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Laptop thief caught by victim, who posts on YouTube, Twitter

Mark Bao, from his Twitter profile

UPDATE: Mark Bao lets us know what happened to the thief. Details below in bold.

We've told you about thieves that post pictures of themselves on Facebook, using and flashing the stolen goods. We've told you about bungling burglars who have left their charging cellphones behind, caught in the act of pilfering other people's property. And now we present you with another addition to the list of wish-they-were-smarter-criminals-but-funnier-that-they're-not: a young man who preyed on a Massachusetts college student, used his victim's MacBook Air to take a picture of himself and record a video, the latter accessed by the computer-savvy victim and posted online.

The victim, Mark Bao, is not your typical 18-year-old. He's the kind of guy with the kind of scary know-how it takes to exact sweet revenge, to the delight of Twitter followers everywhere and anyone who's ever been violated by thievery.

This is what Bao did, about two months after the theft: using BackBlaze, an automated backup syncing service, he found an access point into his missing MacBook Air since any changes made on the computer were also reflected in the cloud. Bao now had a way into his hard drive, and browser history.

Here's what he found: the thief took a photo of himself using Photo Booth (reflected in Bao's tweet: "Wow. The first thing that MacBook thieves do REALLY IS take pictures on Photo Booth. I didn't think they were that dumb!") and the pièce de résistance, a video of the perp trying to pop-and-lock to a remix of Tyga's "Make it Rain." Bao posted it on YouTube and announced it on his Twitter stream ("The video is up! This is the dude who stole my MacBook Air a few months ago.) and we also have to share it with you now because this criminal really does "act the fool":

Mark Bao's laptop thief dancing

Bao traced the thief back to his Facebook page using the browser history, so now he's got the guy's name. Based on 9 mutual friends, he thought that the thief was another student who lives in the same building at Bentley University. He tweeted: "he goes to my school! a few floors down from my dorm." Turns out, he was wrong.

Currently on spring break, Bao doesn't seem like he's in any hurry to bust this guy, having already replaced the laptop almost immediately (according to his Twitter stream). He does say he plans to report this to the police and campus police once he's back at school. Another tweet reveals possibly more retribution is coming: "And yes, I have thief guy's Facebook and everything. I'm too busy to stage any serious lulz, but don't worry... lulz will certainly happen."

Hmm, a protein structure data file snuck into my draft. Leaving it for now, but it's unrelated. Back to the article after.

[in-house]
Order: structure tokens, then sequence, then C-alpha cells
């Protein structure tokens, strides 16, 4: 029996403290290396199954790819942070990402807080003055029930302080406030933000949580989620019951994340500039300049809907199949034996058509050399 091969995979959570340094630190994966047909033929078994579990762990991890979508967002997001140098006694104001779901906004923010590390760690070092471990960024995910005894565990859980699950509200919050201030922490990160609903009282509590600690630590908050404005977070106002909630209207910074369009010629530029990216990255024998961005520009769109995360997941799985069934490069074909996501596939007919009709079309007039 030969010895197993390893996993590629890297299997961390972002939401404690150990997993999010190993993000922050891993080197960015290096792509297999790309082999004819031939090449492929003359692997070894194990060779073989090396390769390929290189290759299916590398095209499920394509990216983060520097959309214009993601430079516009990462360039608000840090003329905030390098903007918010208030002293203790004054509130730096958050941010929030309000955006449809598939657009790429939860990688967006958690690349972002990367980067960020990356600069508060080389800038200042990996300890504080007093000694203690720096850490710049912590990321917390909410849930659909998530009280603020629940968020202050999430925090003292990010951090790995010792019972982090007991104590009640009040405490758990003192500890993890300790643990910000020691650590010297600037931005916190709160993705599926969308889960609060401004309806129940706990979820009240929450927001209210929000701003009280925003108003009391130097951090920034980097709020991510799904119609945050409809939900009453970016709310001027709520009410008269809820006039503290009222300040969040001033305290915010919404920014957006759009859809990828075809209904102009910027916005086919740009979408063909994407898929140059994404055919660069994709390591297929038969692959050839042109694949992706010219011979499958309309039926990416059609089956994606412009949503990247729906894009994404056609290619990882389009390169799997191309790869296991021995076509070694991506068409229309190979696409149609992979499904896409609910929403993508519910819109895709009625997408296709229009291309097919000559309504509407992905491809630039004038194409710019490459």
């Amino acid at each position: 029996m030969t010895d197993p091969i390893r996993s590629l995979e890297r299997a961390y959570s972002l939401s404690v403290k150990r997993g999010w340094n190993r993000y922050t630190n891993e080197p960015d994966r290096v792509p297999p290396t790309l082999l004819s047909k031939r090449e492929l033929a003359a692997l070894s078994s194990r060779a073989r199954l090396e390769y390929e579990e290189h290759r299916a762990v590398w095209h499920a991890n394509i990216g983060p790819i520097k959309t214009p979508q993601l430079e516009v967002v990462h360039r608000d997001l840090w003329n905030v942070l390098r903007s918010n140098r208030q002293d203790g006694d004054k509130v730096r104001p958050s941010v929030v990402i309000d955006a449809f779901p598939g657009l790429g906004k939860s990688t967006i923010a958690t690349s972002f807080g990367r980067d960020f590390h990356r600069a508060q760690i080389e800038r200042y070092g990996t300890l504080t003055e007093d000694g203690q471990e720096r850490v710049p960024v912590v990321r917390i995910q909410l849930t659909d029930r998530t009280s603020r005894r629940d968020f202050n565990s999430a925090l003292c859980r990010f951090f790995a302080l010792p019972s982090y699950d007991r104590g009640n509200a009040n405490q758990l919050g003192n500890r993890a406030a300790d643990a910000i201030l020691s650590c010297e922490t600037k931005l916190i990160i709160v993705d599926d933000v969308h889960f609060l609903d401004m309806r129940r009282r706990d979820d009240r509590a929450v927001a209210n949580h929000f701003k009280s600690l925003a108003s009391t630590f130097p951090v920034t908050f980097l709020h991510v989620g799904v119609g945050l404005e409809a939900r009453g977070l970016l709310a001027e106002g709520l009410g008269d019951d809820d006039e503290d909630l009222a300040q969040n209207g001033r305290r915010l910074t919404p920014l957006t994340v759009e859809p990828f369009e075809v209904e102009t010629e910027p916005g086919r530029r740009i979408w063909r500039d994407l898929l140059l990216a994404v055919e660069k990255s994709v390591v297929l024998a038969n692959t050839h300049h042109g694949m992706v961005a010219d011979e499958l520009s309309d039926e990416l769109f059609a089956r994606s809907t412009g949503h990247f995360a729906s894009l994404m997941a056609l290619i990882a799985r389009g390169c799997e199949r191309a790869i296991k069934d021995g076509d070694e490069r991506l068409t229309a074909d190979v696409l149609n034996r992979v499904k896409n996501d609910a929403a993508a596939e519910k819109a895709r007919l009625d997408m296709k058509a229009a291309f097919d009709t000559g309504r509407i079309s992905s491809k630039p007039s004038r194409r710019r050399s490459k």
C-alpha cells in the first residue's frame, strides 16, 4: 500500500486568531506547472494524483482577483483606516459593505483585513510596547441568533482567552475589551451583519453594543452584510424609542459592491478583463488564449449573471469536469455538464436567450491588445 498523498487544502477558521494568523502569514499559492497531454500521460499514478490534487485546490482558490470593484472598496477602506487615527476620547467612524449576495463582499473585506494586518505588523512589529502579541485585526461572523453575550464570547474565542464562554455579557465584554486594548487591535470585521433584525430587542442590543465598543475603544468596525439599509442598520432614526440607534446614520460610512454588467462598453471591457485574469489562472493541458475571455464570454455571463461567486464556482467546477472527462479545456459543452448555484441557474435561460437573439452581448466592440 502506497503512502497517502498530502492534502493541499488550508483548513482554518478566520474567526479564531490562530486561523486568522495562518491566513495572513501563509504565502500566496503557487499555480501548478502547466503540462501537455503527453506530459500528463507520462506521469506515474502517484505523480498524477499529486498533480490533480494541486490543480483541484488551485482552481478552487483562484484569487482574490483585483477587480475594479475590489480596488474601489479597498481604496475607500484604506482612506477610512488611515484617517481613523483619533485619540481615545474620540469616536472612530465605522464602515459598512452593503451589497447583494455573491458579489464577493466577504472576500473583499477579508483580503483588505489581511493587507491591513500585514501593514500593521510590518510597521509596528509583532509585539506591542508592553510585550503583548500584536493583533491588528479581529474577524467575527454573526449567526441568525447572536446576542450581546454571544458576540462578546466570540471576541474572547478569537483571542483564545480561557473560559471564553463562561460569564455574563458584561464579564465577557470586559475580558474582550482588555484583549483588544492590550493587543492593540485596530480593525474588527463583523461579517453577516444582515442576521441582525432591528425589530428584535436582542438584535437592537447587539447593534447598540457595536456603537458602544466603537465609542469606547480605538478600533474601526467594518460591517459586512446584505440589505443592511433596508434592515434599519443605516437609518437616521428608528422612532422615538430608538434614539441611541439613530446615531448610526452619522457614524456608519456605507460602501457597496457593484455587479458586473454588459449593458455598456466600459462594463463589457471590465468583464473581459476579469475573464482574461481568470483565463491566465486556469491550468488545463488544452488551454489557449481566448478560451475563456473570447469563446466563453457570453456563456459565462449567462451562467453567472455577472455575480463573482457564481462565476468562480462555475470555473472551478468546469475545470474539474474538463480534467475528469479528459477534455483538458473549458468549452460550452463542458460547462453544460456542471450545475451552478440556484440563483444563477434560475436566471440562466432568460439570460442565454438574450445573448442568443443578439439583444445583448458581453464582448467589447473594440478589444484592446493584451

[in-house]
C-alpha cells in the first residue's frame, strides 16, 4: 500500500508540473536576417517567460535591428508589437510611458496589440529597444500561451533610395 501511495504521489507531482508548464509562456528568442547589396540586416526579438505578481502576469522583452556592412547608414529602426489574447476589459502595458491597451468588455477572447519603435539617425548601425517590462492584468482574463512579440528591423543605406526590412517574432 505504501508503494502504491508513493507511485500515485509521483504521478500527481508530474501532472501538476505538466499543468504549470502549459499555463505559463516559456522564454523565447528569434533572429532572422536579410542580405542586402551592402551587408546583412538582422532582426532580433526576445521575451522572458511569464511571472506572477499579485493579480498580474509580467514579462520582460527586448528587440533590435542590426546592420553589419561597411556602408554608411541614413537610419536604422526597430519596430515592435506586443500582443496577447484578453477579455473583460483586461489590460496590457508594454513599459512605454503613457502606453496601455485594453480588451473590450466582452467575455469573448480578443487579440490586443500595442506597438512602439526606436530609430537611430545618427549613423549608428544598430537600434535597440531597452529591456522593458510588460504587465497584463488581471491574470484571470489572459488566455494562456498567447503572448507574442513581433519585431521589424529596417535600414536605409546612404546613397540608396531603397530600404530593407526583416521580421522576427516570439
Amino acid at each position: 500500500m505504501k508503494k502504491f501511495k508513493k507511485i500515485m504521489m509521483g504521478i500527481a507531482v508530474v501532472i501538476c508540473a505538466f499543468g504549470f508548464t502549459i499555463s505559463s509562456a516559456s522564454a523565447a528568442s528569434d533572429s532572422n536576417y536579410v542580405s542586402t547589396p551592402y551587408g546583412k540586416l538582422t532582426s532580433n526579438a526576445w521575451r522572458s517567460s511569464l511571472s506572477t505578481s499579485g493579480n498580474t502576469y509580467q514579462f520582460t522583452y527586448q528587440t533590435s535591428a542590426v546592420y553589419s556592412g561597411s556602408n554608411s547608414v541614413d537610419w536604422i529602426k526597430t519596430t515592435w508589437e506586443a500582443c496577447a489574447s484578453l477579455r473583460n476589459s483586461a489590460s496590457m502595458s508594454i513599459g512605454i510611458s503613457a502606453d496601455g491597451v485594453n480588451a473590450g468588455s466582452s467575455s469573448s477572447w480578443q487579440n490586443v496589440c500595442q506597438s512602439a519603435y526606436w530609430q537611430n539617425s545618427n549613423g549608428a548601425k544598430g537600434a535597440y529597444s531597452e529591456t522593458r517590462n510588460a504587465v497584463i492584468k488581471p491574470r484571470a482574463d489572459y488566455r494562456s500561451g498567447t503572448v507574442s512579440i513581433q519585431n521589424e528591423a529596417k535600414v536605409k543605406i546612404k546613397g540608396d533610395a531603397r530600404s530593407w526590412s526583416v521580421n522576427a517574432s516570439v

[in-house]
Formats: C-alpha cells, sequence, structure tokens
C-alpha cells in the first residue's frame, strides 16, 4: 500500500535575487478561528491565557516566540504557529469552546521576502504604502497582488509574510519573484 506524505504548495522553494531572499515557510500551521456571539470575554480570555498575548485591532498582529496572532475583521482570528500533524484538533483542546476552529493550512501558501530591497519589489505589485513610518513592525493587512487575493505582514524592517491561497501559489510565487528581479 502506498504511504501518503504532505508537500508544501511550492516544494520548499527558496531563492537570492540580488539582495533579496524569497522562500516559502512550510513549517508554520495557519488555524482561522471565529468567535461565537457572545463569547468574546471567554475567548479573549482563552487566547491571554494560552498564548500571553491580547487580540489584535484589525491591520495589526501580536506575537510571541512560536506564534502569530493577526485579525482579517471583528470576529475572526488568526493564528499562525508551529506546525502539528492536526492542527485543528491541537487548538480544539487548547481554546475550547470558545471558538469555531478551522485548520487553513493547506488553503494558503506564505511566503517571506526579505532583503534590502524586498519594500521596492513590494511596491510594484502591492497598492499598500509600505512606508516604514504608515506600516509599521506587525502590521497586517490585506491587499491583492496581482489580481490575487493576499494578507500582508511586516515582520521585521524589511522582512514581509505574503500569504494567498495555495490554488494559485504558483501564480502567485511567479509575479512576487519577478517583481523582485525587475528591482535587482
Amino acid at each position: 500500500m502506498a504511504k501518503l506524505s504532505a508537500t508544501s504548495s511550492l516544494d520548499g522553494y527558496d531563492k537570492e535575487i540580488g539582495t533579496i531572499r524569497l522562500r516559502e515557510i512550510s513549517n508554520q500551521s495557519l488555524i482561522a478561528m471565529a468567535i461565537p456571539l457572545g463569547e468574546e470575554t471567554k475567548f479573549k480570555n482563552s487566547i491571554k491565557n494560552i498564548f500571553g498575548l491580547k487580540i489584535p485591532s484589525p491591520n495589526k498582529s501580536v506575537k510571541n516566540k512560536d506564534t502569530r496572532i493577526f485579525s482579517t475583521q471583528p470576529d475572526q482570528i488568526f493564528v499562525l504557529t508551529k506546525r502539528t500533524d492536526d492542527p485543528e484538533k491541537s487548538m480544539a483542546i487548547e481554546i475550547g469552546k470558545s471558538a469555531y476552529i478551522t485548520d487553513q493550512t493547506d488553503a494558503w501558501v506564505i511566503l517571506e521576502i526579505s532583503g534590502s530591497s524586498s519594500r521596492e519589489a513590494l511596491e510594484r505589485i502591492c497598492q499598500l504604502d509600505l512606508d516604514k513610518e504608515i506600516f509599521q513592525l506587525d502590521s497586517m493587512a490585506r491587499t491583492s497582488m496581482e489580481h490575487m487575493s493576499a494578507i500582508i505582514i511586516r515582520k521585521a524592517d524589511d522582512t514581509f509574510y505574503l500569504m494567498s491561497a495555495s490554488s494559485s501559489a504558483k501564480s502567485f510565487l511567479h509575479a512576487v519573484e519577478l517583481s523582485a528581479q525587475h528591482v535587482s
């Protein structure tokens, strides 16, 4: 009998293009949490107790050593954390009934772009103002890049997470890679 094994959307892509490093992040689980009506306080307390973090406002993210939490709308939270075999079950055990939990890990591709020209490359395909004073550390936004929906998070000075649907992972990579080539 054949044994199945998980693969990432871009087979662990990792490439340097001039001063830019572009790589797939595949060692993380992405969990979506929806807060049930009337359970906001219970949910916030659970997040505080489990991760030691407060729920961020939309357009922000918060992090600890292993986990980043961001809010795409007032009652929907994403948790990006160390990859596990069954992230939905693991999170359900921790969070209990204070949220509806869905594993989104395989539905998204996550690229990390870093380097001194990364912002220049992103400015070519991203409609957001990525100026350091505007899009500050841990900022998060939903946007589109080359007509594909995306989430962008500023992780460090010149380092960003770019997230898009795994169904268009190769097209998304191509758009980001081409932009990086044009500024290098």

(According to Encyclopaedia Dramatica, lulz is "laughter at someone else's expense." Too late, we're already there!)

We don't doubt Bao will follow through. This is a young man who seems to know what he wants, and how to do it.

According to his online profile, Bao is an entrepreneur and founder of two nonprofits: The Genevine Foundation, which aims to fights homelessness and poverty; and The Center for Ethical Business. Barely voting age, he's already founded no less than four startups, which can make a person (ok, me!) think, what the heck am I doing with my life? 

Here's his tagline, if there's any doubt as to his intention to be a mover and shaker: "I move fast. I'm ambitious. I'm out to make change."

Now that the tide is turning on the hapless thief (who still is unaware he's been found out), change is going to come real fast, for him, at least.

UPDATE: Bao emailed us and told us the thief turned in the laptop this morning.

I think he found out, or the police did something like call him. I'm not exactly sure what happened, but he Facebook messaged me this morning telling me that he dropped it off.

There's definitely going to be some kind of consequence for the theft. I have neither the time nor the patience to press charges, so I'm not going to go that route. I'm leaving it up to the police/state to judge the consequences. The courts have more important things to deal with.

He also shared these takeaways from this experience.

Learned that there are some people out there that just aren't nice. Reality check :( 

I was lucky that I had a way to find out who stole it. There's not a lot of options for people since most thieves wipe drives before using them... there are some great apps like Undercover (for Mac) and Prey (for all platforms) that let you find lost computers. And the way I got into my files was using a cloud backup solution called Backblaze.

As for the laptop, Bao intends to sell it, with proceeds going to the Red Cross Japan fund.

(via Switched)

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Check out Technolog on Facebook, and on Twitter, follow Athima Chansanchai, who would totally tap the services of a Mark Bao if her laptop were ever stolen.